Cincinnati tied the score at 7-7 on Jon Kitna's eight-yard touchdown pass to rookie wideout Chad Johnson 24 seconds before halftime. After the break the Chargers took charge. Tomlinson led the power surge, running for 88 of his 107 yards and three touchdowns. Picked fifth in the draft after San Diego passed on the chance to select Michael Vick as Flutie's successor, Tomlinson is the runaway leader in the Rookie of the Year race. "I thought he was good coming in, and now I'm convinced," says Bengals linebacker Takeo Spikes, an emerging star himself. "He has great balance, a killer change of direction and breakaway speed."
What's scary is that Tomlinson hasn't even showcased the last of those attributes but still ranks second in the league in rushing, with 310 yards. He has also been a tad sloppy, having lost a pair of fumbles—and a pair of diamond earrings—in his young career. The $20,000 clip-ons were dislodged during San Diego's 32-21 win over the Cowboys, and Tomlinson's ears have been burning ever since. "Yeah, I've gotten a lot of grief from the guys," he says, "but at least I had insurance."
As much as he coveted Tomlinson, Butler swears Vick would be in a Chargers uniform today had his predraft trade with the Atlanta Falcons not included ultrarapid return man and No.3 wideout Tim Dwight, whose third-down reception helped set up Tomlinson's go-ahead touchdown run midway through the third quarter. Butler, fired by the Bills last December, has been on fire since heading west. His decision to keep coach Mike Riley was popular with the players, and the addition of Norv Turner as offensive coordinator created an even bigger buzz. Turner, whom players have dubbed the Mad Scientist, called a typically brilliant game on Sunday. For all of his struggles as the Washington Redskins' coach during the previous seven seasons, the man has an excellent football intellect. "We go at it every day in practice," says Seau, who during his marvelous 12-year career has augmented his talent with an unrivaled strategic sense. "If it were a chess match, we'd both still have our queens on the table."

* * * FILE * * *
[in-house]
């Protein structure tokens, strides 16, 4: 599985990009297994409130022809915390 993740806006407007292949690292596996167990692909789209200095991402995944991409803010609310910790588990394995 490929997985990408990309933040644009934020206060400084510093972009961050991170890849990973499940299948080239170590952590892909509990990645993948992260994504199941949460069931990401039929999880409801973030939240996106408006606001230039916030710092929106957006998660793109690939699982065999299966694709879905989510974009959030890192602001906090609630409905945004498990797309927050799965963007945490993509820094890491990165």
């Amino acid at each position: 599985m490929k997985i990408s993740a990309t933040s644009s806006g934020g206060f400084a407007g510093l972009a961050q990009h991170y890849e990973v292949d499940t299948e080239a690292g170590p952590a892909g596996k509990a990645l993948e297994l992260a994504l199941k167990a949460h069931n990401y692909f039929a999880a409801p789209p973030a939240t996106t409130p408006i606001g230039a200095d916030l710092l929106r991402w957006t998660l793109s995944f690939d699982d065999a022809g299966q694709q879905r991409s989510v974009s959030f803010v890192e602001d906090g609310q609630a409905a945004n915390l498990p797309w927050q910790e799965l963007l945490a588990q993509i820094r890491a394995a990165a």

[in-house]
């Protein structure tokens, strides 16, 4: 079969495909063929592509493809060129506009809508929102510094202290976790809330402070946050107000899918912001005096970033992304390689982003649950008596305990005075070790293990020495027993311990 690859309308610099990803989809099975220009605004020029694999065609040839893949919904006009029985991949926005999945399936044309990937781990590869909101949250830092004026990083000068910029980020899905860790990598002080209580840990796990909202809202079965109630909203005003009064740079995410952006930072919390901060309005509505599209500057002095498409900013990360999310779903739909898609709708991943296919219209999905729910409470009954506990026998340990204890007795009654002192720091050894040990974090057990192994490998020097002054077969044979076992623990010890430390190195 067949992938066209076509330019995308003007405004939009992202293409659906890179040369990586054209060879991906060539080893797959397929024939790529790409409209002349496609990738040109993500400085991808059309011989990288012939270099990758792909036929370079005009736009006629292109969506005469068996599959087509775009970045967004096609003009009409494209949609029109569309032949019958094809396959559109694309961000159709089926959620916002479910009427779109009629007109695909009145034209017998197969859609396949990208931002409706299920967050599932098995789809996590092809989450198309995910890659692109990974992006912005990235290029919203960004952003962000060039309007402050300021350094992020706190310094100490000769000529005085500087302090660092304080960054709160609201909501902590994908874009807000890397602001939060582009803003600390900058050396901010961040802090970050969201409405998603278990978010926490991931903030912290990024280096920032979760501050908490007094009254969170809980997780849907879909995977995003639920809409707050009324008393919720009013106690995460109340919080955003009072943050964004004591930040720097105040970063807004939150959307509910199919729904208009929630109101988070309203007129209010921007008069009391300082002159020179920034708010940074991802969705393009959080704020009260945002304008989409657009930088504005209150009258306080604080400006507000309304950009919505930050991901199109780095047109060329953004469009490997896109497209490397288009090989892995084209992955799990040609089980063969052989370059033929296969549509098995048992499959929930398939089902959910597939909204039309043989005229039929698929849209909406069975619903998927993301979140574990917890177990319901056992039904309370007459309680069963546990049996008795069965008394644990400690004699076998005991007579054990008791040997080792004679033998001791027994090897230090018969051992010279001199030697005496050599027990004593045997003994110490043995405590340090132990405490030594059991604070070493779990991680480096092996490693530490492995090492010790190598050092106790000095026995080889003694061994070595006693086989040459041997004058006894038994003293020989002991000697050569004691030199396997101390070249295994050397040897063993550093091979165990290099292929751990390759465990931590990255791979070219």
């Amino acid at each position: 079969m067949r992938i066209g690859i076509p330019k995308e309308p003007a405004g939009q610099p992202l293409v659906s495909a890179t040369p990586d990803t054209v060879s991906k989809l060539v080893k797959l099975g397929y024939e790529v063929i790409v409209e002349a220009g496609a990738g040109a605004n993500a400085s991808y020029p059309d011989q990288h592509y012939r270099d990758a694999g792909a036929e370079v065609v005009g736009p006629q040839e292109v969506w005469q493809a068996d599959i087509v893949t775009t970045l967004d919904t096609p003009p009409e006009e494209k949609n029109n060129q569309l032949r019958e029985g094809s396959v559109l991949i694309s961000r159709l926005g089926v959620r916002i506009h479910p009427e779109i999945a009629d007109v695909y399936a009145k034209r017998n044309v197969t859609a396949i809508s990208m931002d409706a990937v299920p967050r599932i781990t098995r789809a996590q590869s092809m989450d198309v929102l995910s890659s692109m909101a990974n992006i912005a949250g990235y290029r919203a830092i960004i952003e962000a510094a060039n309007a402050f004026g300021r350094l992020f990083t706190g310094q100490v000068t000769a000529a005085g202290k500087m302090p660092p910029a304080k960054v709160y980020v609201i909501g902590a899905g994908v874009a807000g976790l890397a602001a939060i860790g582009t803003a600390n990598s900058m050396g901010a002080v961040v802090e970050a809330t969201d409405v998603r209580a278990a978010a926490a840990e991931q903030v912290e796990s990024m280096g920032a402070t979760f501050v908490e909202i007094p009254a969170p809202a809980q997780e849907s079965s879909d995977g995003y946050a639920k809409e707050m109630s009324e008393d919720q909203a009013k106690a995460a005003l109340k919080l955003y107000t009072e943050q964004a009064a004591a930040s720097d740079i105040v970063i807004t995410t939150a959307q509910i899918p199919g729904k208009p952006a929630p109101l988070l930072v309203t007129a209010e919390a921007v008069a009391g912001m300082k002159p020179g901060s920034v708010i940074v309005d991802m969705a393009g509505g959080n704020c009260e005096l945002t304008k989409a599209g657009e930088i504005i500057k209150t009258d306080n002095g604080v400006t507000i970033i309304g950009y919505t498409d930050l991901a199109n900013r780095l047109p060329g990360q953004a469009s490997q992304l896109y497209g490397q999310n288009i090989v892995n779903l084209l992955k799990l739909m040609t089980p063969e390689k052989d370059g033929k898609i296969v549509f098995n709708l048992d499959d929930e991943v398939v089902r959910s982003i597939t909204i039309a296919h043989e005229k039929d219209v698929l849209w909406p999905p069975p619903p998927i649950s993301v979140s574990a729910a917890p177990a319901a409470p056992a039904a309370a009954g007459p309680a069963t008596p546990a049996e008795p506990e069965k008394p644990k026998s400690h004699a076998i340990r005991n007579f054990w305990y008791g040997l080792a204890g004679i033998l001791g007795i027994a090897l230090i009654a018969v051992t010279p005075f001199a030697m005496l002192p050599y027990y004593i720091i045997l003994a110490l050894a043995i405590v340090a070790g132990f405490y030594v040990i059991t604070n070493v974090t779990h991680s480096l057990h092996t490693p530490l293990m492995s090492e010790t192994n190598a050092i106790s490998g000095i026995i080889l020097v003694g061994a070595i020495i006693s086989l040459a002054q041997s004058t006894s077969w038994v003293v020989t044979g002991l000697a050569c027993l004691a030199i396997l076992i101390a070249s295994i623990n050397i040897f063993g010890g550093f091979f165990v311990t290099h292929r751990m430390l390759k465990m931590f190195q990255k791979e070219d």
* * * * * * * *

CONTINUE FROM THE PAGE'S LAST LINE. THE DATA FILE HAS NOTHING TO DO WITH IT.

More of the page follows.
If Flutie is the hottest tiling going in San Diego, Seau remains the king of the Chargers' castle. On Sunday he demonstrated why, as they say in the locker room, he is still Dat Dude. Seau's 14th career interception set up San Diego's first score, and he energized the crowd with huge hits, as did Harrison (nine tackles and a forced fumble), an eight-year veteran who seems to be getting better with age. Two of Butler's free-agent signees, cornerback Ryan McNeil (two interceptions, giving him five for the season) and defensive end Marcellus Wiley (a sack and a forced fumble), also came up large.
"This team has so much character because of all it has been through, and it all stems from Junior," Wiley, another former Bill, said last Friday as he mixed a CD at his Cardiff hillside home. (A part-time DJ who goes by the name Wildstyle, Wiley persuaded a stadium official to allow him to select pregame music at home games.) "You've got to go all out on every play because you're petrified to look that man in the eyes if you don't."
Seau has seen enough football to know that the Chargers, though they are 3-0 for the first time since their Super Bowl season of 1994, are a long way from making ring-fitting appointments. Flutie, too, concedes that the team's early schedule—San Diego opened with a win over the Redskins and next has road games against the Cleveland Browns and the New England Patriots—is less than challenging. "It's kind of a honeymoon period," he says. "In the fans' eyes I'm pushing six feet—until we lose a game. Then I'll be back to five-foot-six."
List him at whatever height you choose, but know that Flutie's uniform has never fit better. He is San Diego's salvation, and San Diego is his—and there's nothing fishy about it.